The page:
Leading the Finnish Nationalist movement on the musical front at the turn of the 20th century, the music of Jean Sibelius was almost immediately appreciated both in his native country and abroad. His First Symphony, one of the two most commonly heard on the concert stage, shows an already fully developed 34-year-old composer burst onto the musical scene with a powerful, innovative, sometimes tragic, and sometimes mournful offering. Written about the same time as the First Symphony is the famous tone poem Finlandia, which came to be the musical trademark of the Finnish resistance to their Swedish and Russian oppressors. Both are works of intense passion and conviction that need little from conductors but to maintain the energy of the orchestra and be true to the score. Alexander Gibson proved himself to be just such a leader in this 1989 recording made with the Royal Philharmonic Orchestra. The RPO sounds as commanding and authoritative as it ever has under Gibson's baton, with sweeping fortes, gentle pianos, lustrous string playing, warm woodwind solos, and a timpani player that punctuates the surprise of having a timpani solo in the third movement. This Alto disc also includes the less intense but equally beautiful Op. 11 Karelia Suite and the Op. 22 "Swan of Tuonela" from "Four Legends." Here again, Gibson's vision of Sibelius is one of focus and drive coupled sensitivity and warmth. Alto's remastered sound is clear, focused, and dynamic.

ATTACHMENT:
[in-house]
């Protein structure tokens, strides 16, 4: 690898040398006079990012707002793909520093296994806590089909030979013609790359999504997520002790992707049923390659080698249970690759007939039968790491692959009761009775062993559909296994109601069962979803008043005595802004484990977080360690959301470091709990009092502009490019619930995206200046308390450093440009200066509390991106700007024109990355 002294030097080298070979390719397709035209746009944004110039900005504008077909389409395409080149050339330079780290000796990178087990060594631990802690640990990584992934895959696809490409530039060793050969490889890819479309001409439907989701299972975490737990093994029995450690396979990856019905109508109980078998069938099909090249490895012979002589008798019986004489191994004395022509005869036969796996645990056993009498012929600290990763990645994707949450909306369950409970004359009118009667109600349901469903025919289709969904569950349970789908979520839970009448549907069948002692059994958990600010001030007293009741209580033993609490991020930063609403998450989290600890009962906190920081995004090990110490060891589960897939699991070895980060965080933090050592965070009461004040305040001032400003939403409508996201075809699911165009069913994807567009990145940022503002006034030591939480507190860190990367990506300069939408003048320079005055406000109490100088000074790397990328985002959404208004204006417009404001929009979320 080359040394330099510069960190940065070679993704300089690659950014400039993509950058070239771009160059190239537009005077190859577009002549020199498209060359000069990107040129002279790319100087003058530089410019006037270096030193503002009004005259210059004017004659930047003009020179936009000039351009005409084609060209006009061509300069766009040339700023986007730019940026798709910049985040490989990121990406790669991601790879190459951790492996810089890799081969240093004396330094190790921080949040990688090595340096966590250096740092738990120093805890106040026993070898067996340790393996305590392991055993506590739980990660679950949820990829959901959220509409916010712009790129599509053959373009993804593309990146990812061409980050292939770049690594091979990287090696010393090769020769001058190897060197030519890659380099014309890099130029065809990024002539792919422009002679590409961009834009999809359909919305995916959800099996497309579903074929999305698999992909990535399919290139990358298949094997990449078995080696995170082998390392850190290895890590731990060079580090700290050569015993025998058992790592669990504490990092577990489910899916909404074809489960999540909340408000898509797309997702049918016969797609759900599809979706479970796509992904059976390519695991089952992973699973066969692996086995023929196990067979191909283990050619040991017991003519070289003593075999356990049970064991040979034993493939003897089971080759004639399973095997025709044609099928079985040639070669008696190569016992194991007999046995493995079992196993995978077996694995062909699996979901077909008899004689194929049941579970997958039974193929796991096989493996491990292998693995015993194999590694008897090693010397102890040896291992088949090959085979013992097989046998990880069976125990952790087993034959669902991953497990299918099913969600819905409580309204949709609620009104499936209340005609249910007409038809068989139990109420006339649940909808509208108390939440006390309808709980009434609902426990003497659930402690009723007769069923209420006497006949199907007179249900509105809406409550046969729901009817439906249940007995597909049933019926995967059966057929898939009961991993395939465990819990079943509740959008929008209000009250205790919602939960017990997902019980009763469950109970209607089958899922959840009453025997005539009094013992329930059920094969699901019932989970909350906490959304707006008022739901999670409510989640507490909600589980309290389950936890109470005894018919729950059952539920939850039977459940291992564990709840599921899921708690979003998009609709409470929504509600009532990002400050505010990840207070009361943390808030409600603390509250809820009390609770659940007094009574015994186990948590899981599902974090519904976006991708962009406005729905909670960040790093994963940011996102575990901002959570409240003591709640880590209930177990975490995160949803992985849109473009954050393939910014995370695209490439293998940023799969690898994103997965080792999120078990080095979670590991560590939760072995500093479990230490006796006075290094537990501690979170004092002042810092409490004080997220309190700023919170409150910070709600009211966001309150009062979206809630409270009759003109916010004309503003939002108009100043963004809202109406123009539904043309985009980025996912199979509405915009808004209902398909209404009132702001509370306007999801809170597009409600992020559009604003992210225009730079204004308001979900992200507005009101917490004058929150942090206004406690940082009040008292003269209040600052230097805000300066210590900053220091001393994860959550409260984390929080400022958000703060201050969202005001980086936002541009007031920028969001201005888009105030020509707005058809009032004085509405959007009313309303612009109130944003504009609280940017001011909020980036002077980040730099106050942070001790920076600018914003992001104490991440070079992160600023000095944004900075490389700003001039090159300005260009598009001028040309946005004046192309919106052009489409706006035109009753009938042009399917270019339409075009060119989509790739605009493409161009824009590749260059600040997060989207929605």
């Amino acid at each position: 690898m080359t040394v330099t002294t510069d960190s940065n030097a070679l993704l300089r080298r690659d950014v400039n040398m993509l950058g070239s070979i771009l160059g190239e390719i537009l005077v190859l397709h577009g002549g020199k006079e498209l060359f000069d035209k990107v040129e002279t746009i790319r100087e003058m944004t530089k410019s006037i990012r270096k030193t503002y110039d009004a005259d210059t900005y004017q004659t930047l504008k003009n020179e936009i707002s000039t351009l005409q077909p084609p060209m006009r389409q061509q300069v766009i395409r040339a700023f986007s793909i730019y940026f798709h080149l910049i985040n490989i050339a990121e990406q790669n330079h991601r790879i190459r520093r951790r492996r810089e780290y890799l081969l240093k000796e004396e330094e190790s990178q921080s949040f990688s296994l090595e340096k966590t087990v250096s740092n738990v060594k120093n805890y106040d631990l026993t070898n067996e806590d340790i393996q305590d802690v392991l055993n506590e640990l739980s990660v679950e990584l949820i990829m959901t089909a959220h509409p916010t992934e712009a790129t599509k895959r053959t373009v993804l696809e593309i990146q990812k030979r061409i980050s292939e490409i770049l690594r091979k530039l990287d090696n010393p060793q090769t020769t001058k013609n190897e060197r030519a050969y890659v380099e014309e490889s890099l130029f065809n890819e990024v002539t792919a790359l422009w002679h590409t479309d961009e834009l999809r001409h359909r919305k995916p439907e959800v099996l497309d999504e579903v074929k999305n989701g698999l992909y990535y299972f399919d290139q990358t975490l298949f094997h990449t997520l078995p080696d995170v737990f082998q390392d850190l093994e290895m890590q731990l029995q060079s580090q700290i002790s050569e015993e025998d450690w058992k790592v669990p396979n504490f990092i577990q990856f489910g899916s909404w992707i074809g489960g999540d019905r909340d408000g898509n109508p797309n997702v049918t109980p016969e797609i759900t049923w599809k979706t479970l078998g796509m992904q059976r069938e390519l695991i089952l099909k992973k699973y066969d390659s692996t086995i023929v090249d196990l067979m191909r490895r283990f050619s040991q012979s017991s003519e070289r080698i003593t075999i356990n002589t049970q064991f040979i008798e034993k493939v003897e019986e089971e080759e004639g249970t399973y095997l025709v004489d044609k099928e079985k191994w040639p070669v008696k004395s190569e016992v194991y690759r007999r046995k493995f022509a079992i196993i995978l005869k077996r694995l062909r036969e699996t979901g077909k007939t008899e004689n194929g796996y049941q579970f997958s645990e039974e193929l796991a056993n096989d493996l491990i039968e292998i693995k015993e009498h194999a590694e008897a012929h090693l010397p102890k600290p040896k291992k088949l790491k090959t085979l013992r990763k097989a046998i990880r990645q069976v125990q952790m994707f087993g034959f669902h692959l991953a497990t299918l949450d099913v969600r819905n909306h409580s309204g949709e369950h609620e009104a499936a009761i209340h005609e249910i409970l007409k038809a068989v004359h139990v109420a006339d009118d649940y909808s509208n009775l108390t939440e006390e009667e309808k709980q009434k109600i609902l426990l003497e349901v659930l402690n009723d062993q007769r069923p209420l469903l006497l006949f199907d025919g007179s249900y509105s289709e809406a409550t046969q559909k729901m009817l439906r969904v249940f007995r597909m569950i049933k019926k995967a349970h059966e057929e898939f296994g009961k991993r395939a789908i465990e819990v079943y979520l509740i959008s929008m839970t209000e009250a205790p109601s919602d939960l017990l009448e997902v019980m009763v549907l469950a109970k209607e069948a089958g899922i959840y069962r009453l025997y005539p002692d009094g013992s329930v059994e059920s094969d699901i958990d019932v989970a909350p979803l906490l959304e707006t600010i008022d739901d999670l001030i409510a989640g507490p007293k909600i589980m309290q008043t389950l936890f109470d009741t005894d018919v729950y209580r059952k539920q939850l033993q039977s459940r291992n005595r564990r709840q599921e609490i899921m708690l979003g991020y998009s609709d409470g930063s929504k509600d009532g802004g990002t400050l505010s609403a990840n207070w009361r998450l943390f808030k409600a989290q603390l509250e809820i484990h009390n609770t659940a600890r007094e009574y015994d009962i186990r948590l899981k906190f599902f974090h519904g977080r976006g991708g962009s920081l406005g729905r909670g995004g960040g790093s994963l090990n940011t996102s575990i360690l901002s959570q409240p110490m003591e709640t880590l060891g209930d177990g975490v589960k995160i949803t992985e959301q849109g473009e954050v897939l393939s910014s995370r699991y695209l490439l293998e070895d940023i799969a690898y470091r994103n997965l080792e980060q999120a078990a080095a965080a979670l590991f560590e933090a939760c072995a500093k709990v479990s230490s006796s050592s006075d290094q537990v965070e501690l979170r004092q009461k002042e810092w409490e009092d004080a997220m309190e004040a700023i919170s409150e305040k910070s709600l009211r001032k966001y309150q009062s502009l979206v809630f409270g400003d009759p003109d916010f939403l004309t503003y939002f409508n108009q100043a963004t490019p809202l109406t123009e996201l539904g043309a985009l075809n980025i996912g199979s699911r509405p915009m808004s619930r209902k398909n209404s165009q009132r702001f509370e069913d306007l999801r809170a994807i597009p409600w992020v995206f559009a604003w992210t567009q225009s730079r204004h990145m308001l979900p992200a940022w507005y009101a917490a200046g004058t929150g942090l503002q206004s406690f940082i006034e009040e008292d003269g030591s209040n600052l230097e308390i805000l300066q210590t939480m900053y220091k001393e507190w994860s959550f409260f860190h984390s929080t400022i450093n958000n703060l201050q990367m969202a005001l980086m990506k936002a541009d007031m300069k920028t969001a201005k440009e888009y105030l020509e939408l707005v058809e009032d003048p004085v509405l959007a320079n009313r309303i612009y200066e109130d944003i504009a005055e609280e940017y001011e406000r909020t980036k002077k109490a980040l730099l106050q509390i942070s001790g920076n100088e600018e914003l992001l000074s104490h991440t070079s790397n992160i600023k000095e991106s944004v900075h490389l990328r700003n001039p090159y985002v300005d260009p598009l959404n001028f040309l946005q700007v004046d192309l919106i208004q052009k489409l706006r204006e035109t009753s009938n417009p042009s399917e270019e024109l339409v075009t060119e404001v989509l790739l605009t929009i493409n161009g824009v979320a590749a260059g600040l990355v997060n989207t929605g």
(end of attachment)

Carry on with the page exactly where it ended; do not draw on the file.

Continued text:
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AllMusic Review by Mike D. Brownell
|Symphony No. 1 in E minor, Op. 39|
|Karelia Suite, Op. 11|